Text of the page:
Clear bands at about 1500 bp were detected in agarose gel electrophoresis with no obvious non-specific amplification indicating a successful amplification (Fig. 1). Thereby, 16S rRNA genes of the 77 isolates from 71 milk samples were sequenced. 99% homology between the 16S rRNA gene sequences of a number of isolates with type species allowed them to be identified confidently: sixty-two isolates were homologous with the type isolate E. hirae ss33b (accounting for 80.5% of all isolates); eight isolates were homologous with the type isolate E. faecalis BCB131 (accounting for 10.4% of all isolates). The rest of 9.1% strains were identified as Lc. lactis (2 strains) Lc. garvieae (1 strain), E. faecium (1 strain) and W. cibaria (3 strains). Amongest all the isolates, E. hirae was isolated from samples collected from all the three districts, accounting for the highest proportion of all isolates.  
                                                   Fig 1

Fig 1. Electrophoresis of 16S rRNA gene PCR products from five species of LAB isolates. Samples in lanes L1-L5 were 16S rRNA gene PCR products from Enterococcus faecalis, Enterococcus faecium, Weissella cibaria, Lactococcus lactis and Lactococcus garvieae isolates respectively. Marker used in this study was DL 2000, and the fragments from top to bottom represented 2000, 1000, 750, 500, 250, and 100 bp.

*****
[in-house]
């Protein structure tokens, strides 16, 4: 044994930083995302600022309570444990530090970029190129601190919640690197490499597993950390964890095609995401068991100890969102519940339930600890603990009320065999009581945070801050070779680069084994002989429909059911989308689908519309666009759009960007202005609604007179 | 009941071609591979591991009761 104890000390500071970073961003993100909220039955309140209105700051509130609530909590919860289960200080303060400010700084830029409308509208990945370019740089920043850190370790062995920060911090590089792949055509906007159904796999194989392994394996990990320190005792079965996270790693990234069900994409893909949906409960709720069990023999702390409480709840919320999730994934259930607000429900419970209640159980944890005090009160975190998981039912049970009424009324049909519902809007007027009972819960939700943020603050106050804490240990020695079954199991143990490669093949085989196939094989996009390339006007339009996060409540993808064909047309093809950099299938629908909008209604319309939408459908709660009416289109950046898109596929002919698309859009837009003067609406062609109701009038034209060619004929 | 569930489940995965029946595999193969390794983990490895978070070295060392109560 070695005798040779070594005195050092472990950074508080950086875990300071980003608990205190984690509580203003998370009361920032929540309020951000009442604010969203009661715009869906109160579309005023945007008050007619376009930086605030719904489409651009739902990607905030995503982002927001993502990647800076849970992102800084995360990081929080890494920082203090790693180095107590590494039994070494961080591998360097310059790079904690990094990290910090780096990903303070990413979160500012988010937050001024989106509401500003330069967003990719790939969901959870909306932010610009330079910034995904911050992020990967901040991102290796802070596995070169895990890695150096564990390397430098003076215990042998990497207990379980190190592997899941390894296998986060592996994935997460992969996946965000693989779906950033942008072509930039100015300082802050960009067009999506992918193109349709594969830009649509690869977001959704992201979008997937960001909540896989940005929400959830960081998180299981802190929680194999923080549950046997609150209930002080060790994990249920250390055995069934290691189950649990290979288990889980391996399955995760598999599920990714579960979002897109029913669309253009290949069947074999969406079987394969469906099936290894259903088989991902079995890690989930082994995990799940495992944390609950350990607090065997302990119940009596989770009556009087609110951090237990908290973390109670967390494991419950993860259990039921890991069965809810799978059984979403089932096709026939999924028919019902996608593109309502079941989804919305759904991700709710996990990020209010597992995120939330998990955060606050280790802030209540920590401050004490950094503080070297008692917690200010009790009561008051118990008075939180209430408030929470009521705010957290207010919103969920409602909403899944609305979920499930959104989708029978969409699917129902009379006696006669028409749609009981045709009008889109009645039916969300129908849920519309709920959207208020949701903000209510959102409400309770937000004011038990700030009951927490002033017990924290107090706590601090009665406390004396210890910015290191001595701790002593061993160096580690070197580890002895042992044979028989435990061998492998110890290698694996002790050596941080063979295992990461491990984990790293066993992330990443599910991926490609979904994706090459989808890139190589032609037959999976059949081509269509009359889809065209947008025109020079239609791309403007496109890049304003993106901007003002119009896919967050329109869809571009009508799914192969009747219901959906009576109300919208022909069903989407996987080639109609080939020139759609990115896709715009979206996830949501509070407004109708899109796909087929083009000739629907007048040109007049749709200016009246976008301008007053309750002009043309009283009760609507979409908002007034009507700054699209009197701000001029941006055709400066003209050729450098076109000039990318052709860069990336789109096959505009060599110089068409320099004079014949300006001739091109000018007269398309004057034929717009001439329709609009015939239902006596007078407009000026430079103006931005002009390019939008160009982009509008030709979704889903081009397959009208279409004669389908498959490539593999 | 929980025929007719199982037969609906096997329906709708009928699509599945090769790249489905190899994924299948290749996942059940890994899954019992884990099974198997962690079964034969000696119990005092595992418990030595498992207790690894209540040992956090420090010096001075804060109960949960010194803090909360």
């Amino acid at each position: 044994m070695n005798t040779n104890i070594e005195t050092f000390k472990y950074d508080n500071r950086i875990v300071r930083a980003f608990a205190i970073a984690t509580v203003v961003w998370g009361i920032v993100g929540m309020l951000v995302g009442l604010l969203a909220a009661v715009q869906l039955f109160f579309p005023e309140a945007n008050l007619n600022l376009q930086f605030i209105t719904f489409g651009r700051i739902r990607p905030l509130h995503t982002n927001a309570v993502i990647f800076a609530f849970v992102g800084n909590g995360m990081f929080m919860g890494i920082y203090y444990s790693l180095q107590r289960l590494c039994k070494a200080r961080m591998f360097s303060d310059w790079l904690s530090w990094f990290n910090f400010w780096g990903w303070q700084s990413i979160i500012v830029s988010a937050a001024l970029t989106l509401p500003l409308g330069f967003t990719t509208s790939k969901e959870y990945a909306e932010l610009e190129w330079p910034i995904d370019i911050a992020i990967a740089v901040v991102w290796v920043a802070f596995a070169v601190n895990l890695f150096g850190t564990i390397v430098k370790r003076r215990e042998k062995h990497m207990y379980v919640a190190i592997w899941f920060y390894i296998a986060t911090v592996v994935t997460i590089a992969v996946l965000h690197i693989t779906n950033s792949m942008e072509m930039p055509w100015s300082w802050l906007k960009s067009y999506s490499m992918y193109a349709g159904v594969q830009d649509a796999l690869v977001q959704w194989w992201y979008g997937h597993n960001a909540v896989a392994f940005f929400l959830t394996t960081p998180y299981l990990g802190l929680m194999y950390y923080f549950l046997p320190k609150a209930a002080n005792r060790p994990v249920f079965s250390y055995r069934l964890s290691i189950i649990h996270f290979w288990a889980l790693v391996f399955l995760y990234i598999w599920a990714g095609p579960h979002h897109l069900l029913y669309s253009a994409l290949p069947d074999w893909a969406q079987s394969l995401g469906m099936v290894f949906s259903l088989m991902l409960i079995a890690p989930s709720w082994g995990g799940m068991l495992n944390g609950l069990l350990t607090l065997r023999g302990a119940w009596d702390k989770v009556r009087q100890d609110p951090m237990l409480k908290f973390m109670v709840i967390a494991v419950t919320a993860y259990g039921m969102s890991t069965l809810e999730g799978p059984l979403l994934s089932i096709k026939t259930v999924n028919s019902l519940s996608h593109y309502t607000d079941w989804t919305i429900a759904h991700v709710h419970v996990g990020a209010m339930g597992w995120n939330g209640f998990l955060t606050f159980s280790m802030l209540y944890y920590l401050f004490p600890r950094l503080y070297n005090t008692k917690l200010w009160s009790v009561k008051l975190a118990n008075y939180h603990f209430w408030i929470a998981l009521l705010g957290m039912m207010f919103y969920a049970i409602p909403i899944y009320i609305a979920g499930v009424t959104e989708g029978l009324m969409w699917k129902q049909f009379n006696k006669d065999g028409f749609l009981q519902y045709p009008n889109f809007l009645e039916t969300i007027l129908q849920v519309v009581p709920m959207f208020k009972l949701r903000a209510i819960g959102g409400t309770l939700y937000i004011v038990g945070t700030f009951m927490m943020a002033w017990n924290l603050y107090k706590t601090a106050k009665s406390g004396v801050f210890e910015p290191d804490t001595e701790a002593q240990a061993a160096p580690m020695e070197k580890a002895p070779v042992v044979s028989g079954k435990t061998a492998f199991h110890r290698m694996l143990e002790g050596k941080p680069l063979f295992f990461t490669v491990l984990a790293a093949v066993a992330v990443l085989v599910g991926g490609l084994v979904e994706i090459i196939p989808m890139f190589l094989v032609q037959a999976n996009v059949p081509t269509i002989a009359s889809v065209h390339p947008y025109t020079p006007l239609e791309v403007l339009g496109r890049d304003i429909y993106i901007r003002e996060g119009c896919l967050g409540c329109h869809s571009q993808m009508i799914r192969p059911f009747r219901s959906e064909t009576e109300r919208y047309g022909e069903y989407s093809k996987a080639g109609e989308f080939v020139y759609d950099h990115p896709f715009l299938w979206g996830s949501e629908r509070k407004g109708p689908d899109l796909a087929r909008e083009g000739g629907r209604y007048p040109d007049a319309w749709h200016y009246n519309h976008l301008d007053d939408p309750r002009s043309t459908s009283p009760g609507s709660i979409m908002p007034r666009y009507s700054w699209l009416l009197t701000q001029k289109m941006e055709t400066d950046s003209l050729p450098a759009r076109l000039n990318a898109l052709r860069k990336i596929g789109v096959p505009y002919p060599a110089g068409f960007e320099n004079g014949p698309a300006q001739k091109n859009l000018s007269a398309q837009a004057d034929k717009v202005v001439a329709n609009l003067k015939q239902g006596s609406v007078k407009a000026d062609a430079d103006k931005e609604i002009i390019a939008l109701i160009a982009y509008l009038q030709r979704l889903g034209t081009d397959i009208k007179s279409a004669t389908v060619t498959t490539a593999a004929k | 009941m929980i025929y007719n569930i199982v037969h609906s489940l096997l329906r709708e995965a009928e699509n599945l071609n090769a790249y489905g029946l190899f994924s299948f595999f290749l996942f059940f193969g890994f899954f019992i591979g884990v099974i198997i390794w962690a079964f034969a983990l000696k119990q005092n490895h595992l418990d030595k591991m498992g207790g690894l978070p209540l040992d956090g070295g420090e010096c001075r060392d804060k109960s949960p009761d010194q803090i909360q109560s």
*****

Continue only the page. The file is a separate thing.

Construction of a phylogenetic tree for LAB from goat's milk 
           The 16S rRNA gene sequences of twenty-eight representative isolates from goat's milk were selected from the 77 available to construct the phylogenetic tree (Fig. 2) and determine relationships between isolates and type strains using Neighbor-Joining method. The Neighbor-Joining tree constructed confirmed the results of the homology analysis. Eighteen isolates from goat's milk including B1, B2, and E. hirae ss33b had a close phylogenetic relationship with 99% homology meaning they were all E. hirae (Fig. 2). Five isolates including Y1, Y2, and E. faecalis BCB131 were located on the same branch of the tree which, combined with homology analysis confirmed they were all E. faecalis. Isolates WB1, WC10 and Lc. lactisKLDS 4.0309 were relatively closely related and could thus be identifed as Lc. lactis. Phylogenetic tree showed representative isolates could be clustered to three genera and five species.

      Lactic acid bacteria (LAB) are indigenous microbe in goat's milk representing a good resource for LAB isolation [12], which may be more suitable for use as starter in goat's milk fermentation. There have been few studies on the LAB in goat's milk from different regions in China especially in Guanzhongarea where they has a large-scale goat's milk production industry and claims more than 80% of the national market share in goat's milk, and thus there is limited information of their diversity. In this research, conventional morphological, physiological and biochemical analysis alongside 16S rRNA gene sequences analysis were used to identify LAB isolated from goat's milk inGuanzhong area.